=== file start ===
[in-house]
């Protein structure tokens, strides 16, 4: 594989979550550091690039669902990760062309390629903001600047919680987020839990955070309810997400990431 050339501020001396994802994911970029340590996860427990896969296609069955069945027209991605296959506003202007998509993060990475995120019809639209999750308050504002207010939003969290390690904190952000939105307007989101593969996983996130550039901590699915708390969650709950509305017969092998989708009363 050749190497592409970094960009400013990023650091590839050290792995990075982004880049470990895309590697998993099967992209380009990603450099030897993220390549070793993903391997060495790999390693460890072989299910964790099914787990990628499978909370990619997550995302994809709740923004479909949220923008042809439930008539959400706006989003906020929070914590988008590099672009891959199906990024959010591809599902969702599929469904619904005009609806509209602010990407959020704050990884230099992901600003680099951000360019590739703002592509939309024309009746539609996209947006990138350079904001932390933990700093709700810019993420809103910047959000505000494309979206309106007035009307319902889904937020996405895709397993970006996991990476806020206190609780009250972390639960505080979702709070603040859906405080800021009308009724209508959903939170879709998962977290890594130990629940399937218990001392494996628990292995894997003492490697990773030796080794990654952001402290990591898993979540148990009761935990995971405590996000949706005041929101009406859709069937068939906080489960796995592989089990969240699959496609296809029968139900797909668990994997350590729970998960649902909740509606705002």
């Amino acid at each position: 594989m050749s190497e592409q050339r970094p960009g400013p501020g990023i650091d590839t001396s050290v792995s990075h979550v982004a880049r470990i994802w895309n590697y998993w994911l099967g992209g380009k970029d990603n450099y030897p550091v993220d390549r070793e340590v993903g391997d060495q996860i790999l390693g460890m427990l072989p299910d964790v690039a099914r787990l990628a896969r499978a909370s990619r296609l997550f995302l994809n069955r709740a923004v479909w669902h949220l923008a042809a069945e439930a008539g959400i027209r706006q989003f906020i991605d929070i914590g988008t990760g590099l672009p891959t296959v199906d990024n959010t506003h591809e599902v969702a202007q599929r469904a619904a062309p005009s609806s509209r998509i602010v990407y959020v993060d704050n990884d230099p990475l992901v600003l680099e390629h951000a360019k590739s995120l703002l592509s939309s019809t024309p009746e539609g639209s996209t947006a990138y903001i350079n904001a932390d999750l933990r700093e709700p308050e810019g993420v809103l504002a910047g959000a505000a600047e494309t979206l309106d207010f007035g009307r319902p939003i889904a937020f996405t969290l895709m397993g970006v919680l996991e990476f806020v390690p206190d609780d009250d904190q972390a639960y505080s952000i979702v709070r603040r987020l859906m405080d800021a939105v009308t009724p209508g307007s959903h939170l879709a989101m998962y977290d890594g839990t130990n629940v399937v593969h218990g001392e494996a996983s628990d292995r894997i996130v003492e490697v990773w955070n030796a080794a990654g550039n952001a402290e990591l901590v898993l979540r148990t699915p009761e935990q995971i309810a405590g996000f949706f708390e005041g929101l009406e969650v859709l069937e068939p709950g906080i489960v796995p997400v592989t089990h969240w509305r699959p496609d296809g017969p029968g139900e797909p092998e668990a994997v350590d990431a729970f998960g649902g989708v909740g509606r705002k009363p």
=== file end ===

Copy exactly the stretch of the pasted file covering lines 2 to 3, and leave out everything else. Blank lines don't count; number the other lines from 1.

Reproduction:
């Protein structure tokens, strides 16, 4: 594989979550550091690039669902990760062309390629903001600047919680987020839990955070309810997400990431 050339501020001396994802994911970029340590996860427990896969296609069955069945027209991605296959506003202007998509993060990475995120019809639209999750308050504002207010939003969290390690904190952000939105307007989101593969996983996130550039901590699915708390969650709950509305017969092998989708009363 050749190497592409970094960009400013990023650091590839050290792995990075982004880049470990895309590697998993099967992209380009990603450099030897993220390549070793993903391997060495790999390693460890072989299910964790099914787990990628499978909370990619997550995302994809709740923004479909949220923008042809439930008539959400706006989003906020929070914590988008590099672009891959199906990024959010591809599902969702599929469904619904005009609806509209602010990407959020704050990884230099992901600003680099951000360019590739703002592509939309024309009746539609996209947006990138350079904001932390933990700093709700810019993420809103910047959000505000494309979206309106007035009307319902889904937020996405895709397993970006996991990476806020206190609780009250972390639960505080979702709070603040859906405080800021009308009724209508959903939170879709998962977290890594130990629940399937218990001392494996628990292995894997003492490697990773030796080794990654952001402290990591898993979540148990009761935990995971405590996000949706005041929101009406859709069937068939906080489960796995592989089990969240699959496609296809029968139900797909668990994997350590729970998960649902909740509606705002």
């Amino acid at each position: 594989m050749s190497e592409q050339r970094p960009g400013p501020g990023i650091d590839t001396s050290v792995s990075h979550v982004a880049r470990i994802w895309n590697y998993w994911l099967g992209g380009k970029d990603n450099y030897p550091v993220d390549r070793e340590v993903g391997d060495q996860i790999l390693g460890m427990l072989p299910d964790v690039a099914r787990l990628a896969r499978a909370s990619r296609l997550f995302l994809n069955r709740a923004v479909w669902h949220l923008a042809a069945e439930a008539g959400i027209r706006q989003f906020i991605d929070i914590g988008t990760g590099l672009p891959t296959v199906d990024n959010t506003h591809e599902v969702a202007q599929r469904a619904a062309p005009s609806s509209r998509i602010v990407y959020v993060d704050n990884d230099p990475l992901v600003l680099e390629h951000a360019k590739s995120l703002l592509s939309s019809t024309p009746e539609g639209s996209t947006a990138y903001i350079n904001a932390d999750l933990r700093e709700p308050e810019g993420v809103l504002a910047g959000a505000a600047e494309t979206l309106d207010f007035g009307r319902p939003i889904a937020f996405t969290l895709m397993g970006v919680l996991e990476f806020v390690p206190d609780d009250d904190q972390a639960y505080s952000i979702v709070r603040r987020l859906m405080d800021a939105v009308t009724p209508g307007s959903h939170l879709a989101m998962y977290d890594g839990t130990n629940v399937v593969h218990g001392e494996a996983s628990d292995r894997i996130v003492e490697v990773w955070n030796a080794a990654g550039n952001a402290e990591l901590v898993l979540r148990t699915p009761e935990q995971i309810a405590g996000f949706f708390e005041g929101l009406e969650v859709l069937e068939p709950g906080i489960v796995p997400v592989t089990h969240w509305r699959p496609d296809g017969p029968g139900e797909p092998e668990a994997v350590d990431a729970f998960g649902g989708v909740g509606r705002k009363p």